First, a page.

Source Seatrade Maritime
Hutchison Ports in Thailand is gearing up to handling larger vessels on the mainline east – west trades as it officially starts operations at its $600m Terminal D in Laem Chabang.
Terminal D was officially opened last week and will fully come onstream by 2023 adding 3.5m teu in capacity at the Thai gateway port. Once completed Hutchison Ports terminals at Laem Chabang will account for roughly half the port’s total container handling capacity of 6m – 6.5m teu.
Speaking to Seatrade Maritime News, Stephen Ashworth, managing director – Thailand & South East Asia for Hutchison Ports, says the new berths had been designed to handle vessels of up 200,000 dwt, larger than those than that have been calling at the port and it has introduced quay cranes with 24-boxes outreach.
The new terminal enables the terminal operator to handle 14,000 teu capacity vessels from one of its top customers Japanese joint venture Ocean Network Express (ONE), which is part of The Alliance with Hapag-Lloyd and Yang Ming.
“The Alliance are very strong here and that’s driven by the fact the Japanese lines are historically significant players in Thailand on the liner side,” Ashworth says.
While something of a deviation away from the main east-west trades Laem Chabang has been successful in attracting mainline calls driven by volumes from Thailand’s export led economy.
While intra-Asia volumes account for around 70% of Hutchison’s volumes in Laem Chabang, with the market to North Asia particularly strong, the volumes from direct calls on the mainline trades are growing.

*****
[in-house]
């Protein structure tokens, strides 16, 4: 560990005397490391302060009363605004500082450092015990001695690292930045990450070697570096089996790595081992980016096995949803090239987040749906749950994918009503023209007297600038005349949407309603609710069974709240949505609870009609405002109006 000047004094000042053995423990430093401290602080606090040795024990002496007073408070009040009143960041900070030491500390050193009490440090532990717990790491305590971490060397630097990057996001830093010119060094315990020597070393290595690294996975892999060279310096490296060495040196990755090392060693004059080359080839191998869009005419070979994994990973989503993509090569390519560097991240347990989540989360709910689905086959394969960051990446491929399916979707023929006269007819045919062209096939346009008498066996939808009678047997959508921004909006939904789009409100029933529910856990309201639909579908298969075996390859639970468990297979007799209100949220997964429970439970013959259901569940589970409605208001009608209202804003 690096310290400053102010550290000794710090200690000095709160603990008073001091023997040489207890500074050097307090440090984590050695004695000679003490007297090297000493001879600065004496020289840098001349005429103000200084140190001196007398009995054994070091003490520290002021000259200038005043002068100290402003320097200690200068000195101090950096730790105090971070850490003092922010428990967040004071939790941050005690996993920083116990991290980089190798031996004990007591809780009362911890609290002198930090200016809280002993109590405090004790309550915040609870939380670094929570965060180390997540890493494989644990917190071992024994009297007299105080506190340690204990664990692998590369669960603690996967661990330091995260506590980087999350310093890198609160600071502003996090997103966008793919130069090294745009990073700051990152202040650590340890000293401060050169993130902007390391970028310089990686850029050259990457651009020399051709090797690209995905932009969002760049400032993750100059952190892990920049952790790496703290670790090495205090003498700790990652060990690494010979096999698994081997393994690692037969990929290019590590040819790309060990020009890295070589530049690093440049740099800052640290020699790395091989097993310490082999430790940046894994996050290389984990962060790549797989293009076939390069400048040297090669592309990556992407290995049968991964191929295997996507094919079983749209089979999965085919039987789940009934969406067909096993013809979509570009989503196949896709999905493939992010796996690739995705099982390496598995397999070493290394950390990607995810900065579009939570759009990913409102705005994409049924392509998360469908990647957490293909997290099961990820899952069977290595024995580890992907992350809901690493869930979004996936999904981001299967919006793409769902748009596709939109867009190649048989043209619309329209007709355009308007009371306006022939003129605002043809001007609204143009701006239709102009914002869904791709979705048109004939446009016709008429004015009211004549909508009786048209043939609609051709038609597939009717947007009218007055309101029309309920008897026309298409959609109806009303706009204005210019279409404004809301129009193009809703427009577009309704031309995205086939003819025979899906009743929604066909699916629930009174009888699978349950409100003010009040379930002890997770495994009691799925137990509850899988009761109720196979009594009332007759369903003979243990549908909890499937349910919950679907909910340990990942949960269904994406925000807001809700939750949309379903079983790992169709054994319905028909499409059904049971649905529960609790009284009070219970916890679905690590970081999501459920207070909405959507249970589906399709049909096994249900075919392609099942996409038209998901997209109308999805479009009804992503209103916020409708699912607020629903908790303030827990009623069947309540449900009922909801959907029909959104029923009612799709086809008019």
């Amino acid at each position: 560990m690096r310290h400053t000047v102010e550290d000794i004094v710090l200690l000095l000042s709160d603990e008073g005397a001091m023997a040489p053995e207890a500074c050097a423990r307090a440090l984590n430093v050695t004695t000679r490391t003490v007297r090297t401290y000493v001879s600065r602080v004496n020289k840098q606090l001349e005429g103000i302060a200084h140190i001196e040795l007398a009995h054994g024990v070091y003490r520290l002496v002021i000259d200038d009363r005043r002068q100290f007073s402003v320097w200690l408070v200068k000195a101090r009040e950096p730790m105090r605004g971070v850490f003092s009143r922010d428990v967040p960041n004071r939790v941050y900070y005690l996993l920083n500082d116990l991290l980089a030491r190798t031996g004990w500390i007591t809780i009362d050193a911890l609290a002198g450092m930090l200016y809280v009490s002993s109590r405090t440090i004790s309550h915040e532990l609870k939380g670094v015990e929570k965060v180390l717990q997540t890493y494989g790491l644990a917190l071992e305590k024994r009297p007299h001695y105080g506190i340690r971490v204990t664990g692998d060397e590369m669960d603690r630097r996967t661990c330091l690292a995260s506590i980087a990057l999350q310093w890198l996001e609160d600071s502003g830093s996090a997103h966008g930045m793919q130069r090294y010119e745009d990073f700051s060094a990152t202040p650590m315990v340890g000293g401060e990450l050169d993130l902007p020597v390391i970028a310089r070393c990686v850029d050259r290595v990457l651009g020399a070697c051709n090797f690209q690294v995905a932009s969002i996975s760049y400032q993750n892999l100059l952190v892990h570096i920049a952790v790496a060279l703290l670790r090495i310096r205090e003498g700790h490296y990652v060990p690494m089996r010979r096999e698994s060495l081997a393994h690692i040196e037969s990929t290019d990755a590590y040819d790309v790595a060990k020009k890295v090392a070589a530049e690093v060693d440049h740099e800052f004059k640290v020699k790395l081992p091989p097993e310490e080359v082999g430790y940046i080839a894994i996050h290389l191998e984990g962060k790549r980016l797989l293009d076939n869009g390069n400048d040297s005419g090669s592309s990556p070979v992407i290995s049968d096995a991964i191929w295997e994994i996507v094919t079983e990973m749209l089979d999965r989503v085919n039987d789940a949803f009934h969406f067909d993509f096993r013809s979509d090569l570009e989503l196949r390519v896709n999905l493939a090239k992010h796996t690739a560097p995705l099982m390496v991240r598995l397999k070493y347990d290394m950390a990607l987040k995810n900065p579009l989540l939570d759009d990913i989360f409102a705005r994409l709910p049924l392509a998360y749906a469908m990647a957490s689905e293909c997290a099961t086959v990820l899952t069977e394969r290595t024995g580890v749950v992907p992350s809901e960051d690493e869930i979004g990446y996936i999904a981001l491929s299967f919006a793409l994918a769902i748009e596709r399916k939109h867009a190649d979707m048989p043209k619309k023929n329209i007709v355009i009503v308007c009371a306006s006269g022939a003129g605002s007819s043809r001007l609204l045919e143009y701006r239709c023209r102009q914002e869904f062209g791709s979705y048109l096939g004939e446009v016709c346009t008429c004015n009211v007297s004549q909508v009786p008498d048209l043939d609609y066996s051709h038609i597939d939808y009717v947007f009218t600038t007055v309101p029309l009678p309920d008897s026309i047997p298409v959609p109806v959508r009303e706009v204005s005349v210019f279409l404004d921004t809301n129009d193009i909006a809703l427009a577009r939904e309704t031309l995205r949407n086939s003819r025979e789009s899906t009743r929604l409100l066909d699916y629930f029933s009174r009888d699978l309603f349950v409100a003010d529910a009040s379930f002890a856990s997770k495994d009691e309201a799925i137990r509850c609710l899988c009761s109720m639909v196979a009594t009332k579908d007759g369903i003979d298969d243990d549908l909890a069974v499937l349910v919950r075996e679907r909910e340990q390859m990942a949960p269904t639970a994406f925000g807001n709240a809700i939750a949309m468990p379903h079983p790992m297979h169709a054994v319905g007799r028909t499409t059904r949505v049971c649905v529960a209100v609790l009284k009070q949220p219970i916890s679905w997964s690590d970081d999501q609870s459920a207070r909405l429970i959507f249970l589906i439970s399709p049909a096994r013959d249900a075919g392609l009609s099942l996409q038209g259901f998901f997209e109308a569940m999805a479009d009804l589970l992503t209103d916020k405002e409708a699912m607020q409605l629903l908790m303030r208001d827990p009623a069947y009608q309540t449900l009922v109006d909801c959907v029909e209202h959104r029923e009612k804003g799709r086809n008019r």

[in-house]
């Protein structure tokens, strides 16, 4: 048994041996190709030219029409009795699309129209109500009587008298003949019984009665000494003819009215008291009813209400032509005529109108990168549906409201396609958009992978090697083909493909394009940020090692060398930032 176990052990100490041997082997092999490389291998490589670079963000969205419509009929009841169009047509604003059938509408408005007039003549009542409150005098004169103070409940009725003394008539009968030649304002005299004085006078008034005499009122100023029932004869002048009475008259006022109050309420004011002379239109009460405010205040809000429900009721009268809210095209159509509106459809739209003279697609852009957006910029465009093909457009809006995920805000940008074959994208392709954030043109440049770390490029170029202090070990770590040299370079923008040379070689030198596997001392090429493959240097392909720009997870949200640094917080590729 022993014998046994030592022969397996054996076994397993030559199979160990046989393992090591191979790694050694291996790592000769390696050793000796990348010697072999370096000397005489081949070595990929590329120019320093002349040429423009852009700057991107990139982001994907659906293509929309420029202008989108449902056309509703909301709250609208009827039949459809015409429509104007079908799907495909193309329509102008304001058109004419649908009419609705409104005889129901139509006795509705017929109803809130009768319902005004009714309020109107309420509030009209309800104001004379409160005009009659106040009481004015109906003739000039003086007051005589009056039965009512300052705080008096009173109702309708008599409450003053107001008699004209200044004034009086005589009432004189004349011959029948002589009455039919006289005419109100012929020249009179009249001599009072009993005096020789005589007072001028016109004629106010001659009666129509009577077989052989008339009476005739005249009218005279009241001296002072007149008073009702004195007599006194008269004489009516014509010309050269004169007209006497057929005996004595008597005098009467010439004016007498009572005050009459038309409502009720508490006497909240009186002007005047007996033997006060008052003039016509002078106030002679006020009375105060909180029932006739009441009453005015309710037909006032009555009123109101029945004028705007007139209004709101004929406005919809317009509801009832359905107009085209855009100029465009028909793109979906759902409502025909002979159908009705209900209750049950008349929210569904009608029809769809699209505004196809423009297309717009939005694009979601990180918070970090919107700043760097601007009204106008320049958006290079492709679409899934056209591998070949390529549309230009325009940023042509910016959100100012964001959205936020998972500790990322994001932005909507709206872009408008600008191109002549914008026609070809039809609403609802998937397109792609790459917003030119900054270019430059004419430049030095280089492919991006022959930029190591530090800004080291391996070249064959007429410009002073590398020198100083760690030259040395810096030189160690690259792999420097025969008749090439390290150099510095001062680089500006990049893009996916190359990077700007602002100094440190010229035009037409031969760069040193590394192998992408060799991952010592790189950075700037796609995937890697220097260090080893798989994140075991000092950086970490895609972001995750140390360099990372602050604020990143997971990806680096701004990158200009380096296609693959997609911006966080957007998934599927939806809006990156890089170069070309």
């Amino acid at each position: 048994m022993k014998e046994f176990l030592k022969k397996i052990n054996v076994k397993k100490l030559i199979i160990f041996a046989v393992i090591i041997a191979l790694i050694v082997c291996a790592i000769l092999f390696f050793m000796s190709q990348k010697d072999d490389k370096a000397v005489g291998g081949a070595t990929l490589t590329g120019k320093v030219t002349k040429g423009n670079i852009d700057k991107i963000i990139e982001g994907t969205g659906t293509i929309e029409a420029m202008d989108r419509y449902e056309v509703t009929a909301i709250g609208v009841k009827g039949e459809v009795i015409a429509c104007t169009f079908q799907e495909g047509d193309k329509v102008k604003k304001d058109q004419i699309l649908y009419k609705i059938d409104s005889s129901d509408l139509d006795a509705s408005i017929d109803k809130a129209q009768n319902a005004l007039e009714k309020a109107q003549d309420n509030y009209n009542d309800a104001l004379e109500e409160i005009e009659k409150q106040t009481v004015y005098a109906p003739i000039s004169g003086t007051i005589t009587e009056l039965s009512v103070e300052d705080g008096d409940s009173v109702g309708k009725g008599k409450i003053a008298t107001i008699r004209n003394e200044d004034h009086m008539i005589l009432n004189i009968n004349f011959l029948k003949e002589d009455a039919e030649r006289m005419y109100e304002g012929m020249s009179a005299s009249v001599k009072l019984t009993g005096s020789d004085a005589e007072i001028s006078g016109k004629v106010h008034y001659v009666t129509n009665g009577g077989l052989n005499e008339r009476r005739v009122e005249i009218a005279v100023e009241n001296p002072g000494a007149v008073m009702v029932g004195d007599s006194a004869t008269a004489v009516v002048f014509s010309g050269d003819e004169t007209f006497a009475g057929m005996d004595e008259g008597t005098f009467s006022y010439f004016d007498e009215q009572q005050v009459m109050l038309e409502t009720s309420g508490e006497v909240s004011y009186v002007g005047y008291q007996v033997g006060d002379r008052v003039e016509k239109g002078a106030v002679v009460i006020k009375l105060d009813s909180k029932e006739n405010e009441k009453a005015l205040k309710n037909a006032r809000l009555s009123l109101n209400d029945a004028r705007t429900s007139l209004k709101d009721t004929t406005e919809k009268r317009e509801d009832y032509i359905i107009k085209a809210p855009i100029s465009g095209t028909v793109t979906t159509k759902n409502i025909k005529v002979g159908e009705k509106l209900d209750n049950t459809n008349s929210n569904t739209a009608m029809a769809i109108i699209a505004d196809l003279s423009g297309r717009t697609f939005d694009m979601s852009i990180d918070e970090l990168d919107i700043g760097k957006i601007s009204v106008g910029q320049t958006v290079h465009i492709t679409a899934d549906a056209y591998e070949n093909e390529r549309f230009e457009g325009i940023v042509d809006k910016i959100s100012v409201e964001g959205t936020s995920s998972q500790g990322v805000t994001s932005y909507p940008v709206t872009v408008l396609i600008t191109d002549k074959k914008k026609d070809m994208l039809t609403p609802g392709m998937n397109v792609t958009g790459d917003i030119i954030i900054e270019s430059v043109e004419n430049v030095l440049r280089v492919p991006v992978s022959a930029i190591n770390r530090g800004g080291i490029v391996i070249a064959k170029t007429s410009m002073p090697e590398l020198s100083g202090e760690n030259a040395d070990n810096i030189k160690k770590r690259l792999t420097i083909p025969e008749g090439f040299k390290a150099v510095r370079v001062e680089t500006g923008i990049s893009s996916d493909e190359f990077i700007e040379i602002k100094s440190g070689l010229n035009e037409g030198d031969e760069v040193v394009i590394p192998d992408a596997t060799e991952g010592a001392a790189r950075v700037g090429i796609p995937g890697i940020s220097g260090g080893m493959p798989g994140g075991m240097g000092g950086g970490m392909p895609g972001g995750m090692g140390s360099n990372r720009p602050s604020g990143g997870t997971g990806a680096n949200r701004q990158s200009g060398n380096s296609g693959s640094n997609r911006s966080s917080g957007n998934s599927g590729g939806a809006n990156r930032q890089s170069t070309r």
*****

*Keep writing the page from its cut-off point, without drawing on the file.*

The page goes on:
“The trend looking at some of our data the direct calls on the east – west trades are increasing, so that would influence lines to bring in larger vessels. In our case there is an increasing move to direct calls on the East – West trades,” he explains.
ONE’s alliance partners Hapag-Lloyd and Yang Ming are also expected to add vessels of 14,000 teu in capacity. In theory the terminal could handle vessels of up to 18,000 teu but Ashworth does not see this happening any time soon due to the port’s physical location and tidal restrictions for ships of such a size.
“No-one’s talking about it – shipping lines looking at moving from 10,000 teu to 14,000 teu,” he says.
With the terminal handling larger vessels it has opted for semi-automation with remoted controlled quay cranes and rubber-tyred gantry cranes in the yard. Ashworth explains that the terminal operator decided on automation not to save costs, but because it should increase quayside productivity by about 20% and it’s much safer, with the workers operating a much more comfortable environment with a greater visibility of operations.
Looking ahead he says the immediate plans are to complete the works for Terminals D1, D2 and D3 to be fully operational by 2023. “Whether in parallel to that we look at Phase 3 as possibility to invest, it depends on a number of factors, we’ve got to study the revised terms the port of Thailand have issued and we have discuss this internally and with potential partners,” Ashworth says.